When I talk to friends who love to live in cities, they often wonder what we do for fun in our rural setting. Even my former students who live in a nearby small town frequently asked, “Don’t you get bored in the country? All you have to do is watch grass grow.” Anyone who reads my essays knows I don’t get bored even though we don’t have any neon lights or busy city streets lined with businesses that cater to people who just want to have fun.
On that note, one of the advantages of living far, far from an urban area is the clarity of our night skies. Without the reflection of city lights cluttering the inky background, stars, planets, meteor showers, and satellites pop and sparkle like expensive diamonds resting on black velvet in a fine jewelry store.
Any clear night is a good evening to sky watch, but August with its Persiod meteors showers bombarding the wee hours’ dark canvas with scores of meteors per hours guarantees even the most lackluster skywatcher a chance to experience heavenly magic. In November, folks get another chance to see a significant meteor shower when the Leonids show up in the southern sky. Not nearly as many meteors as the Persiod showers arc through the darkness per hour, but the show is significant enough that it is worth rising early to watch. The high point of the Leonid Meteor Shower occurred before dawn this morning. If you missed it, set your clock so you rise before dawn tomorrow to catch its encore.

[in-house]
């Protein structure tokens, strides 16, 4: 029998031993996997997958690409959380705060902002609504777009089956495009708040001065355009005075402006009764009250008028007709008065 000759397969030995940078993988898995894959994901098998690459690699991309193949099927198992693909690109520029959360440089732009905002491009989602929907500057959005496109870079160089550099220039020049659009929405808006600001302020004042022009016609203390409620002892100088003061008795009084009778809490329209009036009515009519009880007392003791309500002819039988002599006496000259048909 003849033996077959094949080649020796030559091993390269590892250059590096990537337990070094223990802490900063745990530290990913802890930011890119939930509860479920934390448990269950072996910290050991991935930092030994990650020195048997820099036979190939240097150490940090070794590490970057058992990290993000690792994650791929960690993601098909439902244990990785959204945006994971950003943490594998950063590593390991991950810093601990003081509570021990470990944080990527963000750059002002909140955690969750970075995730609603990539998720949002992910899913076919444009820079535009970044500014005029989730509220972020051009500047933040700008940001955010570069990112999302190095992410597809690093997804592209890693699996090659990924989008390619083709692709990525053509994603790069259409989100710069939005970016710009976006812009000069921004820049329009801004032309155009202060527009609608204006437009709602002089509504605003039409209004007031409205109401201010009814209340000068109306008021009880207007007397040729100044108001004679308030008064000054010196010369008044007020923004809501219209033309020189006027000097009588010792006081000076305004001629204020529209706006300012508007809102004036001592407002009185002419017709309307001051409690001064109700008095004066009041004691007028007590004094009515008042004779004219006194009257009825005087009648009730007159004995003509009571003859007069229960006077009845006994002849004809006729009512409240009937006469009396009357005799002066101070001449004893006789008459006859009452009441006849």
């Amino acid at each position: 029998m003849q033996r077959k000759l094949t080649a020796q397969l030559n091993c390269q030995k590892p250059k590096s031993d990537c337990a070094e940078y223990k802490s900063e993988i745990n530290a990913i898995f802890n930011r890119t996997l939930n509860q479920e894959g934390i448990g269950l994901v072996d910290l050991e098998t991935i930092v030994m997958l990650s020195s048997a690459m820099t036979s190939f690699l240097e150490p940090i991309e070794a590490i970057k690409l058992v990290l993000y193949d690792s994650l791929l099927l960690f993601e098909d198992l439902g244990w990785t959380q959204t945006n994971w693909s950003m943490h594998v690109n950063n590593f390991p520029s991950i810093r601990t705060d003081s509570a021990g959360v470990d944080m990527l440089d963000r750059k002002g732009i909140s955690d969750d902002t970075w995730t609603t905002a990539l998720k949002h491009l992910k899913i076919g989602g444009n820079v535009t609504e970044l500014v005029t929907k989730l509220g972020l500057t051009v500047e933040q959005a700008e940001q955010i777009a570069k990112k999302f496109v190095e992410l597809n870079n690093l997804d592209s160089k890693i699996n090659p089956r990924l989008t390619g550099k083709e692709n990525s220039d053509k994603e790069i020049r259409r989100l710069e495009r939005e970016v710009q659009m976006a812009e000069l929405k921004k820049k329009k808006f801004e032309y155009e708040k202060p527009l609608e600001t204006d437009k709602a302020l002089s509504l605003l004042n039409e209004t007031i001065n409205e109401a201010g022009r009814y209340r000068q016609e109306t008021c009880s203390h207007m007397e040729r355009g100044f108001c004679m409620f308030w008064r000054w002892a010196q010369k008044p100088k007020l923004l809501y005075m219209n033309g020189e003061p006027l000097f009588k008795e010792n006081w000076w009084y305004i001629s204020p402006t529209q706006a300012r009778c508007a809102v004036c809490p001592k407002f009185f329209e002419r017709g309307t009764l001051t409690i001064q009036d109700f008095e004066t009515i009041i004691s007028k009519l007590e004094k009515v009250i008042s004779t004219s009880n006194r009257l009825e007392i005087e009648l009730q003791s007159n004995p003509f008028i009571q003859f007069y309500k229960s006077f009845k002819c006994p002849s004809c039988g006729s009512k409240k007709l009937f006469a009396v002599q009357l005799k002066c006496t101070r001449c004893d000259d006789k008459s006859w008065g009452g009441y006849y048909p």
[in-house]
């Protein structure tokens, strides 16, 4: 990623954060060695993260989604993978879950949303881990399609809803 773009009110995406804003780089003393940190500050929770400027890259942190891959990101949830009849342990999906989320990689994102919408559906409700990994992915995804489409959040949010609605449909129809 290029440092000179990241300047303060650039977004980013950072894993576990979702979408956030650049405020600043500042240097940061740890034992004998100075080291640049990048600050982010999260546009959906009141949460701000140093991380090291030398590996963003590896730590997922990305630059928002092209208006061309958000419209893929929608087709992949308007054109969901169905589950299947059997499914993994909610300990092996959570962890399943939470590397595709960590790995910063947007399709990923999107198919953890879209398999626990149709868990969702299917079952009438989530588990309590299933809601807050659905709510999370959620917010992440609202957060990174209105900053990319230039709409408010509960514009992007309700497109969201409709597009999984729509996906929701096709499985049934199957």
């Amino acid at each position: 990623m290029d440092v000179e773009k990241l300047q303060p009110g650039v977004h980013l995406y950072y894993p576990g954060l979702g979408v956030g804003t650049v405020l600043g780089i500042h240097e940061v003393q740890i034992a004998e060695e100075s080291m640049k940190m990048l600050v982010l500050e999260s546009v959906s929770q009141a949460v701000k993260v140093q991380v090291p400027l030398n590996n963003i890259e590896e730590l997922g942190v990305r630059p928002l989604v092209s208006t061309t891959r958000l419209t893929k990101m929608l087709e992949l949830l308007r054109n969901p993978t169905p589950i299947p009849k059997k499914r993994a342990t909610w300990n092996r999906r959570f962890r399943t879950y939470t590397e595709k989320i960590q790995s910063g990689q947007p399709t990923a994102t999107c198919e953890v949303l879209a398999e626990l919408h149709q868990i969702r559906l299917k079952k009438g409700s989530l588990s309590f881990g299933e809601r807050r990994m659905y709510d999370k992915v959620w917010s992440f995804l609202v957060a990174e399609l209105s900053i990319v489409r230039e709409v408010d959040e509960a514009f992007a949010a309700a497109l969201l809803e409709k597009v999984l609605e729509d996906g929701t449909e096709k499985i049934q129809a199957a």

Even without meteor showers putting on a light show, ten or fifteen minutes standing on a dark hilltop guarantees an unforgettable view of the moon. I especially love watching communion wafer–like full moons rising in the east until they create light enough to cast odd shaped shadows about the yard and pastures. Then my imagination takes off, and I know exactly how ancient people generated some of their stories of creatures that roam the night.
Under darker skies, it is fun to wait for a falling star so I can make a hasty wish before it vanishes or keep watch for orbiting satellites that follow a set path in their nightly orbits. On rare occasion, we are lucky enough to see the Northern Lights dancing to a tune we don’t hear.
While some might consider us deprived because we live far from city lights, I don’t see it that way at all. Without those lights, we have a view of the night heavens that few get to enjoy.